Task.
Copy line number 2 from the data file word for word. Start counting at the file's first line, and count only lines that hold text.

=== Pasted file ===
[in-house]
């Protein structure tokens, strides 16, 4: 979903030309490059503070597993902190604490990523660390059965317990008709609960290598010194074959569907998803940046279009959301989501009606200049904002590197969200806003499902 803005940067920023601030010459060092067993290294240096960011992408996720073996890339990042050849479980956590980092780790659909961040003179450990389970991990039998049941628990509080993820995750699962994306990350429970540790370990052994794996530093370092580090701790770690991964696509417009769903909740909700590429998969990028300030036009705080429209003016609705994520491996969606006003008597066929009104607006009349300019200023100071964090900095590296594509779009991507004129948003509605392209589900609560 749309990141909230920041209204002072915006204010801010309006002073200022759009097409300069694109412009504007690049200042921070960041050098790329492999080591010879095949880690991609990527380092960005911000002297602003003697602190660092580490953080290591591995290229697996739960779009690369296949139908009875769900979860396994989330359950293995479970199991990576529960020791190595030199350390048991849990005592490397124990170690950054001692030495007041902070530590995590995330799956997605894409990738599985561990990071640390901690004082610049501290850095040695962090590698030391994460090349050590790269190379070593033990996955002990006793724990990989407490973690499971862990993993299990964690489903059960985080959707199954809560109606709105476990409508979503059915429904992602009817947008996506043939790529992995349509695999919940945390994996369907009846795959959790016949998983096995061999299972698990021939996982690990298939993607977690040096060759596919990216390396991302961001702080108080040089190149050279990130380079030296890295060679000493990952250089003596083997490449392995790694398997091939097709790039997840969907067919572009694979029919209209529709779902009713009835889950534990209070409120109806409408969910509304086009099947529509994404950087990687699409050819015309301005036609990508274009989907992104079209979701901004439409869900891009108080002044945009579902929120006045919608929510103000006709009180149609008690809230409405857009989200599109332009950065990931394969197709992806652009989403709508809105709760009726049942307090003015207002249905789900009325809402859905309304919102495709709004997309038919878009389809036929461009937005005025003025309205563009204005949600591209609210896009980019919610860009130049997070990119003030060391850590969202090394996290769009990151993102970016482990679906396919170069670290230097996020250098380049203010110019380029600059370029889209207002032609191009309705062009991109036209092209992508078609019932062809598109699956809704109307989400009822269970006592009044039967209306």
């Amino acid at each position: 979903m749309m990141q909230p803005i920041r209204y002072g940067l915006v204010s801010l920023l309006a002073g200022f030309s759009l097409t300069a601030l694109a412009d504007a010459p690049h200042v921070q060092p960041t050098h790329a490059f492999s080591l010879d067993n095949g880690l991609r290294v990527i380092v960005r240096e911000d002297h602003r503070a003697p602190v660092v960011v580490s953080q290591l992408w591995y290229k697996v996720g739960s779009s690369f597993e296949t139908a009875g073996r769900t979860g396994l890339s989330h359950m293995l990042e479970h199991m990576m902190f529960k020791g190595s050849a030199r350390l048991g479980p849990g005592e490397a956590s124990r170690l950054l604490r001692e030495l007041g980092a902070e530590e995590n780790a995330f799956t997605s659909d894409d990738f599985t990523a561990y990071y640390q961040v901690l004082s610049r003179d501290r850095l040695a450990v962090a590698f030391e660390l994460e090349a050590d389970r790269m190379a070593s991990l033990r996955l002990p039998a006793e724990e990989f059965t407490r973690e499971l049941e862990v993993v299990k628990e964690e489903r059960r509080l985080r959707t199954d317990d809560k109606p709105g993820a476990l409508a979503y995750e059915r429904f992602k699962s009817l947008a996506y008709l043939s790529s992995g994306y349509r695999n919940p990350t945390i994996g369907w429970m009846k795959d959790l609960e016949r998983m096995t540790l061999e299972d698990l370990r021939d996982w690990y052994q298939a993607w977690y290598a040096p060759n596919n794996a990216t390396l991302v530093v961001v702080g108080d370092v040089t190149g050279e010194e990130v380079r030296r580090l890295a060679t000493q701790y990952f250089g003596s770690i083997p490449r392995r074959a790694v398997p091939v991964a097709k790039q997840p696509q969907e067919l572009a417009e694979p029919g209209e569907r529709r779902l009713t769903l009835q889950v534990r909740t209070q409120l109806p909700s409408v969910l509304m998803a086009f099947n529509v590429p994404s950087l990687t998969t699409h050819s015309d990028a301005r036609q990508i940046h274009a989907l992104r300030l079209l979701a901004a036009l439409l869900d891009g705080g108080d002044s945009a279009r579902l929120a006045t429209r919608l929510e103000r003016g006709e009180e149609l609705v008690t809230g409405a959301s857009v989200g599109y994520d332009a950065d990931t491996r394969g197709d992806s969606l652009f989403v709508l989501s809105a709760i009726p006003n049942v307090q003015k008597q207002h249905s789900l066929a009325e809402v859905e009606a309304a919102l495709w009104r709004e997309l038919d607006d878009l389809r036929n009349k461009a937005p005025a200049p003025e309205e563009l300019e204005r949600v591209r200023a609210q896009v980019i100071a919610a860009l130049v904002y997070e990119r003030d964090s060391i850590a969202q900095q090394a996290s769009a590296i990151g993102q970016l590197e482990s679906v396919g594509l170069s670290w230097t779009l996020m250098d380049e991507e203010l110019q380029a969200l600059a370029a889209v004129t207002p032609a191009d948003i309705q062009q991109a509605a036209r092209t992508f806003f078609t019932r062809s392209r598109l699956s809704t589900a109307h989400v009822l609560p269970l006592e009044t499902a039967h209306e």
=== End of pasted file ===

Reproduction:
């Protein structure tokens, strides 16, 4: 979903030309490059503070597993902190604490990523660390059965317990008709609960290598010194074959569907998803940046279009959301989501009606200049904002590197969200806003499902 803005940067920023601030010459060092067993290294240096960011992408996720073996890339990042050849479980956590980092780790659909961040003179450990389970991990039998049941628990509080993820995750699962994306990350429970540790370990052994794996530093370092580090701790770690991964696509417009769903909740909700590429998969990028300030036009705080429209003016609705994520491996969606006003008597066929009104607006009349300019200023100071964090900095590296594509779009991507004129948003509605392209589900609560 749309990141909230920041209204002072915006204010801010309006002073200022759009097409300069694109412009504007690049200042921070960041050098790329492999080591010879095949880690991609990527380092960005911000002297602003003697602190660092580490953080290591591995290229697996739960779009690369296949139908009875769900979860396994989330359950293995479970199991990576529960020791190595030199350390048991849990005592490397124990170690950054001692030495007041902070530590995590995330799956997605894409990738599985561990990071640390901690004082610049501290850095040695962090590698030391994460090349050590790269190379070593033990996955002990006793724990990989407490973690499971862990993993299990964690489903059960985080959707199954809560109606709105476990409508979503059915429904992602009817947008996506043939790529992995349509695999919940945390994996369907009846795959959790016949998983096995061999299972698990021939996982690990298939993607977690040096060759596919990216390396991302961001702080108080040089190149050279990130380079030296890295060679000493990952250089003596083997490449392995790694398997091939097709790039997840969907067919572009694979029919209209529709779902009713009835889950534990209070409120109806409408969910509304086009099947529509994404950087990687699409050819015309301005036609990508274009989907992104079209979701901004439409869900891009108080002044945009579902929120006045919608929510103000006709009180149609008690809230409405857009989200599109332009950065990931394969197709992806652009989403709508809105709760009726049942307090003015207002249905789900009325809402859905309304919102495709709004997309038919878009389809036929461009937005005025003025309205563009204005949600591209609210896009980019919610860009130049997070990119003030060391850590969202090394996290769009990151993102970016482990679906396919170069670290230097996020250098380049203010110019380029600059370029889209207002032609191009309705062009991109036209092209992508078609019932062809598109699956809704109307989400009822269970006592009044039967209306």